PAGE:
Although Apple's fixed the location tracking problem, their Q&A explanation of the issue was defensive and baffling. Yesterday, before a Senate hearing on privacy and location tracking, Apple showed that they're still talking out of both sides of their EULA.
The questioning, lead mostly by Sen. Al Franken, reached its peak at this point, wherein the nonsensicality of Apple's We're not tracking you, we're just tracking you, rationale was nailed directly. They got called out. Hard. "It doesn't appear that both of these statements could be true at the same time," Franken politely puts it. He's given a complete non-answer (But hey! It's a Senate hearing! What else would you expect?), and from there the questioning and testimonies veered wildly into irrelevance. By the end of the hearing, Apple and Google's reps were being grilled on drunk driving, prompting some serious "Why the hell did I fly to DC for this" inner monologue, I'd imagine.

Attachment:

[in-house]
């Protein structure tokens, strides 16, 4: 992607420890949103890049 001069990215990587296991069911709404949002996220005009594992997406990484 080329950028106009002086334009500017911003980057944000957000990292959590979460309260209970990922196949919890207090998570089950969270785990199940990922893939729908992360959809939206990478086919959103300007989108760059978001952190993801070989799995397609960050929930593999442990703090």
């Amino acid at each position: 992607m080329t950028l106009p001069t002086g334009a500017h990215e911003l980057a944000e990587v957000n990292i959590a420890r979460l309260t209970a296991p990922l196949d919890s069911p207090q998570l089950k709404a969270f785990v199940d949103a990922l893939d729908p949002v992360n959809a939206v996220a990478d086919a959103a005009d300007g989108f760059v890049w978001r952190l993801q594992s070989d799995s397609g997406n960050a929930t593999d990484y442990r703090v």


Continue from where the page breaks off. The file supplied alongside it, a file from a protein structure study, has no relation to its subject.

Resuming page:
But having Apple's incoherent take on the issue put on the federal griddle was important—and that someone in a position of power was willing to call them out felt very reassuring. It's no coincidence that the funniest people are usually the smartest.